As reported above, all potential causes of pancytopenia were taken into account in the differential diagnoses. The patient has not been given a clear diagnosis from either of her healthcare specialists as of yet due to the improvements noted in certain blood markers detailed in Table 6. The patient received the diagnosis of an autoimmune disorder by her first hematologist. Potential primary diagnoses include an underlying nutritional deficiency overlapping with one of the differential diagnoses listed above.

Treatment Protocol

RA is following our RSNC treatment protocol of a structured diet and lifestyle plan, and supplement protocol to support her nutrient deficiencies determined by blood work. Some of the protocol targets include endocrine-balancing diet, nutrients depleted by long-term 40MG pantoprazole proton pump inhibitor use for heartburn. Nutrients depleted include B12, calcium, magnesium, zinc, folic acid, probiotics and iron [14]. Patient reported drinking 0-0.5L of water daily (includes all non-caffeinated, non-alcoholic beverages), therefore this was addressed as well.

With regards to her symptom of heartburn, we tracked and eliminated specific trigger foods and addressed including these foods in minimal amounts. Additionally, we addressed lifestyle factors that promote heartburn, such as eating too quickly and lying down immediately after eating. These changes along with acutely 500mg DGL-Licorice chewable orally before bed helped to eliminate her heartburn. Patient found that the magnesium supplementation helped her achieve a more restful sleep and benefit anxiety levels. Patient noted she noticed a benefit in hair growth and thickness while on the treatment protocol. Patient noticed a benefit to energy levels while on protocol. It is important to note that the patient is currently not taking any medications.


Figure 4. Treatment protocol Part-1 of 2 for the patient followed at RSNC: Description of treatment provided at RSNC separated by modalities used.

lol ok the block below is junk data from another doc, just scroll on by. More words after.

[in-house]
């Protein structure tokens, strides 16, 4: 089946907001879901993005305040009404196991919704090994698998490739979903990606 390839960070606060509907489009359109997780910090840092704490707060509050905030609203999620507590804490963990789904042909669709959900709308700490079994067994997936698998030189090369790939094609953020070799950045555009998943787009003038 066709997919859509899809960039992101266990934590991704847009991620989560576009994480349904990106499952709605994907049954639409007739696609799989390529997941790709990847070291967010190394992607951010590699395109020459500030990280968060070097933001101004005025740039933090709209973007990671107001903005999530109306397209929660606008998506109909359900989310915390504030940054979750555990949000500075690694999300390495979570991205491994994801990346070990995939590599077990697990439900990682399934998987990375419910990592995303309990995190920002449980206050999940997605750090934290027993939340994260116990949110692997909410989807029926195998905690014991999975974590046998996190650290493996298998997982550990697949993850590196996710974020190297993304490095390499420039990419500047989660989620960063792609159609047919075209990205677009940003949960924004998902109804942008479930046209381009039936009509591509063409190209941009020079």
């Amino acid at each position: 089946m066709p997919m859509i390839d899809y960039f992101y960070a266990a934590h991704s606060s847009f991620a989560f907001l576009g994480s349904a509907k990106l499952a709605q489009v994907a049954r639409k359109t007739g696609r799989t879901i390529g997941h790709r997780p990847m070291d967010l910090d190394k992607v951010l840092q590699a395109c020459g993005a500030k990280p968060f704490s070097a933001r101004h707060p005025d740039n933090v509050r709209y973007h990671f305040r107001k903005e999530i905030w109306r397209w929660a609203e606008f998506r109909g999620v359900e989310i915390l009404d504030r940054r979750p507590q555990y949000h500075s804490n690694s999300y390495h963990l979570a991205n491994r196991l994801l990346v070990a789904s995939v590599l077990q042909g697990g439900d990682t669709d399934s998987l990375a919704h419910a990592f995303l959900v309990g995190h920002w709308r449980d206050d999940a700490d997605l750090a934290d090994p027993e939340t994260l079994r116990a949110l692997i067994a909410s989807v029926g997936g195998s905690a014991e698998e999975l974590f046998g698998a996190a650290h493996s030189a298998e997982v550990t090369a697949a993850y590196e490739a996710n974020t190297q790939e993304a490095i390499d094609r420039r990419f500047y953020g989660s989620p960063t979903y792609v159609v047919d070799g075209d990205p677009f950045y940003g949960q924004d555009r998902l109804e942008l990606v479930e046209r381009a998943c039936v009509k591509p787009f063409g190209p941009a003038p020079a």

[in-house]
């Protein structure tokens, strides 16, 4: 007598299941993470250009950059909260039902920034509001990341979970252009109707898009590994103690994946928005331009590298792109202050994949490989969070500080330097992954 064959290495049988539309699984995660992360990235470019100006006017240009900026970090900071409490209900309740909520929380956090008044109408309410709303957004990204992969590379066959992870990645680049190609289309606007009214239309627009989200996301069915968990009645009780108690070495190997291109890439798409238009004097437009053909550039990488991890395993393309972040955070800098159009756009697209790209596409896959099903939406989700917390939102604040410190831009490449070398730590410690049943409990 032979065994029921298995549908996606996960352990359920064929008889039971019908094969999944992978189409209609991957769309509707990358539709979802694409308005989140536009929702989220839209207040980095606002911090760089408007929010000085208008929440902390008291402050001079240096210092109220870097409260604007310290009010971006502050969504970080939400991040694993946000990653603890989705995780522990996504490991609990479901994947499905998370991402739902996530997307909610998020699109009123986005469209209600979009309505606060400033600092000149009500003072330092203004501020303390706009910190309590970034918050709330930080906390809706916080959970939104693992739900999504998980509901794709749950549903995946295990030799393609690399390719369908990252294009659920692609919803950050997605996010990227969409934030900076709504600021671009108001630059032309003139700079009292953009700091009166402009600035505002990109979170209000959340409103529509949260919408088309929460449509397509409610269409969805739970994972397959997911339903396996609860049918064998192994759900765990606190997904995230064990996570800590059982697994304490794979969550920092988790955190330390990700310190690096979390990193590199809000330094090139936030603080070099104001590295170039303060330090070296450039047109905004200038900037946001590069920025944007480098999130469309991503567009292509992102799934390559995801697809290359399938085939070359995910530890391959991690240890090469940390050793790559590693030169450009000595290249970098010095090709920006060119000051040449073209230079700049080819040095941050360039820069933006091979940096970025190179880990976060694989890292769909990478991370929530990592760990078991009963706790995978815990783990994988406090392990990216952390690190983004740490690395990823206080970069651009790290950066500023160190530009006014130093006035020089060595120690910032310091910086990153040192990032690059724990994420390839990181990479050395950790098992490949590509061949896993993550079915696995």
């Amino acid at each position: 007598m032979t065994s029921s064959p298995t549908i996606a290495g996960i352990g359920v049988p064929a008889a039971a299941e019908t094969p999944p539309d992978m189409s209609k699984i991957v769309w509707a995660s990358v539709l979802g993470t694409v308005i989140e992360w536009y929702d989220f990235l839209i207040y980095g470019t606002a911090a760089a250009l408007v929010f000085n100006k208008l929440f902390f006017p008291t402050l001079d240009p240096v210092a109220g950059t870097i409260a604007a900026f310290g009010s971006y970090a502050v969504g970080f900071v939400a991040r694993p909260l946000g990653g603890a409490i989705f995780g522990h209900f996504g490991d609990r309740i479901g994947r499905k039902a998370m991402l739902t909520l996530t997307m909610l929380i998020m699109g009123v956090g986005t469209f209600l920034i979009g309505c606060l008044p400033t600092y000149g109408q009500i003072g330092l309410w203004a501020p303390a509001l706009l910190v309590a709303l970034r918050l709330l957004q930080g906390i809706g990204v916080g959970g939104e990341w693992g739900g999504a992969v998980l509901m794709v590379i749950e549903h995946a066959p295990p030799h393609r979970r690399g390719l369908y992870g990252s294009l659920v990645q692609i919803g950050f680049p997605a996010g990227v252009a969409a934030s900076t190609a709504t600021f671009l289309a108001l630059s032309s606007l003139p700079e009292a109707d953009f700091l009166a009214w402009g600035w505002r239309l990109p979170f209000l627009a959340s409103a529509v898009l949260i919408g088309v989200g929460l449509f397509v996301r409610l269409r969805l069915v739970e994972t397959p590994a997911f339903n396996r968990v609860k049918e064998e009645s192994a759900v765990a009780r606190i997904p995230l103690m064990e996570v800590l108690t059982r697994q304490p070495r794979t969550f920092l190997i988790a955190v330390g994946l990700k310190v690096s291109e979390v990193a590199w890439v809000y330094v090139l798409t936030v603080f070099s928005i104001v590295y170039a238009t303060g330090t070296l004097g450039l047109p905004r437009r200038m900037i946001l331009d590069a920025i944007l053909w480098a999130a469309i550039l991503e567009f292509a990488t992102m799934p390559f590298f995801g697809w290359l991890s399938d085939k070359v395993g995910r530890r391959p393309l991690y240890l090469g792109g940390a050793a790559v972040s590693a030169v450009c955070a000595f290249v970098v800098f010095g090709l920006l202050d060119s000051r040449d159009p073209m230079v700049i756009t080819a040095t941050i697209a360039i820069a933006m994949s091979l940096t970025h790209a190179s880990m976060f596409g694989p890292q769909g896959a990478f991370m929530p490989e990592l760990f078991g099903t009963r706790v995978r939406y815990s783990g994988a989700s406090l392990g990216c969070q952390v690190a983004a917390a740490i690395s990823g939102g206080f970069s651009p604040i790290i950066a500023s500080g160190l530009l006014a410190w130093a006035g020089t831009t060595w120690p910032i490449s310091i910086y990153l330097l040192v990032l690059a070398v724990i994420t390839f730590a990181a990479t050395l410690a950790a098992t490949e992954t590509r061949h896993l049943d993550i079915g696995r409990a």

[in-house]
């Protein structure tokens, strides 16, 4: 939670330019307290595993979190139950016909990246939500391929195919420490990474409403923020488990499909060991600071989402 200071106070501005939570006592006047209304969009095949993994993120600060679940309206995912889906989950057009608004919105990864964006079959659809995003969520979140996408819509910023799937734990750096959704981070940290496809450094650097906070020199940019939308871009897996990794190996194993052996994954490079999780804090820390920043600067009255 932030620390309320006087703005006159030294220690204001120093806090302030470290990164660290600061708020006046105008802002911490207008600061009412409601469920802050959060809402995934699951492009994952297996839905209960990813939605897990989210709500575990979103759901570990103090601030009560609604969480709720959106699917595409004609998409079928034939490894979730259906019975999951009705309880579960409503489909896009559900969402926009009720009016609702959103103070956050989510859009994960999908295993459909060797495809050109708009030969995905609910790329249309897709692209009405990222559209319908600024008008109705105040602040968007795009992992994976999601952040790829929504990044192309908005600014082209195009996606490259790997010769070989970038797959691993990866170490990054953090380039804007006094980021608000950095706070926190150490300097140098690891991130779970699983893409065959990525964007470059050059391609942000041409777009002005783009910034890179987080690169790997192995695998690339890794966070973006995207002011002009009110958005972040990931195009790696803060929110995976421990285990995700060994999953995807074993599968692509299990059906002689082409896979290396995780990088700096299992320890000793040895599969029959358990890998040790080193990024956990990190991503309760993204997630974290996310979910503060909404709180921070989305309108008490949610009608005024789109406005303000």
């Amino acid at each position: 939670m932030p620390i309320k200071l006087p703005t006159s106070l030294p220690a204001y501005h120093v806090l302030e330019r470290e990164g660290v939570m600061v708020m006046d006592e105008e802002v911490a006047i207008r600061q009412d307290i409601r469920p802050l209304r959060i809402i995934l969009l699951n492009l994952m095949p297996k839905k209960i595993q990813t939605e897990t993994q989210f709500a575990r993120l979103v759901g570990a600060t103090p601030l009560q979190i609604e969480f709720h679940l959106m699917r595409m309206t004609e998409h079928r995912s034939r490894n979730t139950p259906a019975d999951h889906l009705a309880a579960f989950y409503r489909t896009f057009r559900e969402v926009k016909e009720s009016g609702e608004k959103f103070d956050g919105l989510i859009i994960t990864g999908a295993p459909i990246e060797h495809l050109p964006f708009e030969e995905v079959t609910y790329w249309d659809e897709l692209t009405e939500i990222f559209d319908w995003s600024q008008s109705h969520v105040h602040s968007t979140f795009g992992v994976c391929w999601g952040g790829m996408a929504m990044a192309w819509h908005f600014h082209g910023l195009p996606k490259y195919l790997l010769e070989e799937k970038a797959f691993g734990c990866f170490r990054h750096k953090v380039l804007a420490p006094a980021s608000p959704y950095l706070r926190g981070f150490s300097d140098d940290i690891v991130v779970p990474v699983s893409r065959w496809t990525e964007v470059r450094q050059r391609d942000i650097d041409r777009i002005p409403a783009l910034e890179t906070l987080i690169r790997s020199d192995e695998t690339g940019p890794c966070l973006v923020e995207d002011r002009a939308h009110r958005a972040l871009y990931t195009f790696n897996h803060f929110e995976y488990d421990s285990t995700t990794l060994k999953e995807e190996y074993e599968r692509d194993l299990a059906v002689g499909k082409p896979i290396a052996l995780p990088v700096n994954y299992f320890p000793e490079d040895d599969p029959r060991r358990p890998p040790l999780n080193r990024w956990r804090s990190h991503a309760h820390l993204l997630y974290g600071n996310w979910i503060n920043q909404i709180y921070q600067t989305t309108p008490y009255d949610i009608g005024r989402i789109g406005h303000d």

Figure 5. Treatment protocol Part-2 of 2 for the patient followed at RSNC: Description of natural health products used including doses and additional notes or instructions.


The patient was made aware of all costs associated with the supplement prescriptions, and she requested to have the best recommended products with no financial issues reported. Therefore, there was no impact of low cost influencing our protocol.


Patient blood reports from venipuncture, blood smear, and electrophoresis are included below in Table 6 to track progress of treatment protocol and patient health condition. Blood reports were the main outcome used as this was the patient’s priority and chief concern.


Figure 6. Analysis of blood values for the patient discussed in this report: This table includes abnormal and borderline normal blood work measures for RA from 2015-2020.



This case report represents criteria #2 of the case report selection criteria – unexpected or unusual presentations of a disease. Based on history and physical exam, various dietary and lifestyle strategies overlapped with presenting signs and symptoms. For one example, initial lack of B12 rich foods in diet and initial lowered B12 levels on bloodwork. Based on therapeutic order of Naturopathic Medicine, a potential underlying unknown cause or probable correlation of nutrient deficiency for these symptoms was considered. The patient’s blood values and presenting concerns were seen to improve after starting a protocol of supplements to correct possible nutrient deficiencies based off her blood work, dietary intake and symptom presentation. Treatment protocol provided is summarized in Table 6. Treatment also included recommendations for a second hematologist opinion on blood work, based off case consult with Dr. O. Singh and Dr. M. Salsberg.